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Purloined Letter.

"Nil sapientiæ odiosius acumine nimio "-SENECA.

"There is nothing more odious in knowledge than too much acuteness."

T Paris, just after dark one

gusty evening in the autumn of 18-, I was enjoying the twofold luxury of meditation and a meerschaum, in company with my friend C. Auguste Dupin, in his little back library, or book-closet, au troisième, No. 33, Rue Dunot, Faubourg St. Germain. For one hour at least we had maintained a profound silence; while each, to any casual observer, might have seemed intently and exclusively occu

pied with the curling eddies of smoke that oppressed the atmosphere of the chamber. For myself, however, I was mentally discussing certain topics which had formed matter for conversation between us at an earlier period of the evening; I mean the affair of the Rue Morgue, and the mystery attending the murder of Marie Roget. I looked upon it, therefore, as something of a coincidence, when the door of our apartment was thrown open and admitted our old acquaintance, Monsieur G- the Prefect of the Parisian police.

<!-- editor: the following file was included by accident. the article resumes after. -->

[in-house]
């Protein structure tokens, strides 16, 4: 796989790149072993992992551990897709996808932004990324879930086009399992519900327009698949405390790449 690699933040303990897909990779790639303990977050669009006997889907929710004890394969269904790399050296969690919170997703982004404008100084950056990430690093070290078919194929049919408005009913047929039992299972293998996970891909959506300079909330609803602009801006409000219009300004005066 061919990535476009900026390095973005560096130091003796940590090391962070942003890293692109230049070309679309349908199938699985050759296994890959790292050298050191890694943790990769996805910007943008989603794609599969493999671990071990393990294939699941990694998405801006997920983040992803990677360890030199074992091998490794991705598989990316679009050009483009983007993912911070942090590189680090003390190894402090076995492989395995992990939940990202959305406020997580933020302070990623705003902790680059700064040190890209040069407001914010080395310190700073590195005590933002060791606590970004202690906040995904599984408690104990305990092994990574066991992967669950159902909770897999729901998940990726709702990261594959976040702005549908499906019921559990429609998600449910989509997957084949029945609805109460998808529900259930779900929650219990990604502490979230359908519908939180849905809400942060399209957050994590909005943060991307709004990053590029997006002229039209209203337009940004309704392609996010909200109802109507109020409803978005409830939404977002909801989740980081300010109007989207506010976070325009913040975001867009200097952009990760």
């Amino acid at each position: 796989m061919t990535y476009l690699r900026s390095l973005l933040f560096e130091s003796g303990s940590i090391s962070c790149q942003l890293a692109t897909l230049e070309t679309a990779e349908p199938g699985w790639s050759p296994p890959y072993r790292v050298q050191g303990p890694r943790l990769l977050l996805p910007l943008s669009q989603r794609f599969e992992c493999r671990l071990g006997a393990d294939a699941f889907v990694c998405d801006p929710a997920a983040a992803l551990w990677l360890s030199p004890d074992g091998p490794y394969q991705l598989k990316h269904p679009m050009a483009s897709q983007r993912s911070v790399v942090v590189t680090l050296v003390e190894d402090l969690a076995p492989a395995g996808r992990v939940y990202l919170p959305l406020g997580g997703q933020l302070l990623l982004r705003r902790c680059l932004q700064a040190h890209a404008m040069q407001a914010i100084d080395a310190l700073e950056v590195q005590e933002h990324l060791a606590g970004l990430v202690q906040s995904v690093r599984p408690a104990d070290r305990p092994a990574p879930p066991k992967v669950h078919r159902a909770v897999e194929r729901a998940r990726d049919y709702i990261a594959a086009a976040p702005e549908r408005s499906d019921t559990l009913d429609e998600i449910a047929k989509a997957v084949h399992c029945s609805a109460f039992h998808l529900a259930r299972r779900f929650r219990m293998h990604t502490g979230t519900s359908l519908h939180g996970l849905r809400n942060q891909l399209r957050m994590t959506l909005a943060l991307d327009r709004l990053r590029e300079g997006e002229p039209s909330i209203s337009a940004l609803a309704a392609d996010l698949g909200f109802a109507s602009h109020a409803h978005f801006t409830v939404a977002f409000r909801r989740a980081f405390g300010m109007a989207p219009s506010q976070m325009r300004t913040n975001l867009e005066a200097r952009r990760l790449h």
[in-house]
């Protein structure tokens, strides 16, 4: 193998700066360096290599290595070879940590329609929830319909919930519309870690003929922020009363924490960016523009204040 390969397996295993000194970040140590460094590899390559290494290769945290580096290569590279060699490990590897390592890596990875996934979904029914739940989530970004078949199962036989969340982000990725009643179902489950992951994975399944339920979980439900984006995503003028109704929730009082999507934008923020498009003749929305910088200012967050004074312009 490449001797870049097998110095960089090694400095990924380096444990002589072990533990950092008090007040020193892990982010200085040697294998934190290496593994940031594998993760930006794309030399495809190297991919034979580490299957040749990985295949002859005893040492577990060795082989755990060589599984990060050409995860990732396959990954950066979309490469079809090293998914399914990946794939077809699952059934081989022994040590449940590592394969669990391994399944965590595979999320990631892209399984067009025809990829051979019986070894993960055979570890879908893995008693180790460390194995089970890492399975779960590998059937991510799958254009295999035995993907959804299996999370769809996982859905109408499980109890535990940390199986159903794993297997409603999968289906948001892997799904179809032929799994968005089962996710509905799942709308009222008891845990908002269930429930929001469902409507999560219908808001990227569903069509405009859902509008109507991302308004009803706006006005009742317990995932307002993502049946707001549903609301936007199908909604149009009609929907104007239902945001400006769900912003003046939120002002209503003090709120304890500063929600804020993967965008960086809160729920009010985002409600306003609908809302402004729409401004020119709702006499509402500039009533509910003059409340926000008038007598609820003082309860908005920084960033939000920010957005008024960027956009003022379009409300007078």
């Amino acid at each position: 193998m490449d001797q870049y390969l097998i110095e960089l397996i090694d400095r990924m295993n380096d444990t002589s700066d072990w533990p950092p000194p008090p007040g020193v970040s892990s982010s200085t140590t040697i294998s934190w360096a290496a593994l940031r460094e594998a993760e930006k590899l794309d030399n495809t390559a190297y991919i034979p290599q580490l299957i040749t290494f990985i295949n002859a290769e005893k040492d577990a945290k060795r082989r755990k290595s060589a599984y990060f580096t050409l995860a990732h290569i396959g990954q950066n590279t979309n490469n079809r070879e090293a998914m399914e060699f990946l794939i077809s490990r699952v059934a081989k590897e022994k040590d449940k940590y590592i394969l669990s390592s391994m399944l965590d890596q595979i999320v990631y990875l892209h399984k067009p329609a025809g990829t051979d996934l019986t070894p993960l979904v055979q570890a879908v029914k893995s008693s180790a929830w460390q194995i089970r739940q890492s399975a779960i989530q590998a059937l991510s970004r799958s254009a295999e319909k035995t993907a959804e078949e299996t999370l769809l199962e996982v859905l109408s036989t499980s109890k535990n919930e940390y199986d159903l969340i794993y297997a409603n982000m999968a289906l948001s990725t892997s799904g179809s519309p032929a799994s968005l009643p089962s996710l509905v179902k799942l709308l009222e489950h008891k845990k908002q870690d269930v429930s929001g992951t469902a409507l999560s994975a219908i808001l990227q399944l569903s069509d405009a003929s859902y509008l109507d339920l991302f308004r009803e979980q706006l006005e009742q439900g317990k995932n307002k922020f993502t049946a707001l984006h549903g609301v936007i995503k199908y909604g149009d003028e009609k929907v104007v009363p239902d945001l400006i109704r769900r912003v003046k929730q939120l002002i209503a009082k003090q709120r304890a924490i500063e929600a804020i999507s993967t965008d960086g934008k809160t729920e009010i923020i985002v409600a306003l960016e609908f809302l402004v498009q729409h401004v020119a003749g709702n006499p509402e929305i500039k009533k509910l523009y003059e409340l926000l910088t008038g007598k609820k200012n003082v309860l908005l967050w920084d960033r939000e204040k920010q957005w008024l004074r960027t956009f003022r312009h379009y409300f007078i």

We gave him a hearty welcome; for there was nearly half as much of the entertaining as of the contemptible about the man, and we had not seen him for several years. We had been sitting in the dark, and Dupin now arose for the purpose of lighting a lamp, but sat down again, without doing so, upon G.'s saying that he had called to consult us, or rather to ask the opinion of my friend about some official business which had occasioned a great deal of trouble.

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If it is any point requiring reflection," observed Dupin, as he forebore to enkindle the wick, examine it to better purpose in the dark."

we shall

"That is another of your odd notions," said the prefect, who had a fashion of calling every thing "odd" that was beyond his comprehension, and thus lived amid an absolute legion of "oddities."

"Very true," said Dupin, as he supplied his visitor with a pipe, and rolled towards him a comfortable chair. "And what is the difficulty now?" I asked. 'Nothing more in the assassination way, I hope."

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"Oh no; nothing of that nature. The fact is, the business is very simple indeed, and I make no doubt that we can manage it sufficiently well ourselves; but then I thought Dupin would like to hear the details of it, because it is so excessively odd."

"Simple and odd," said Dupin.

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Why, yes; and not exactly that, either. The fact is, we have all been a good deal puzzled be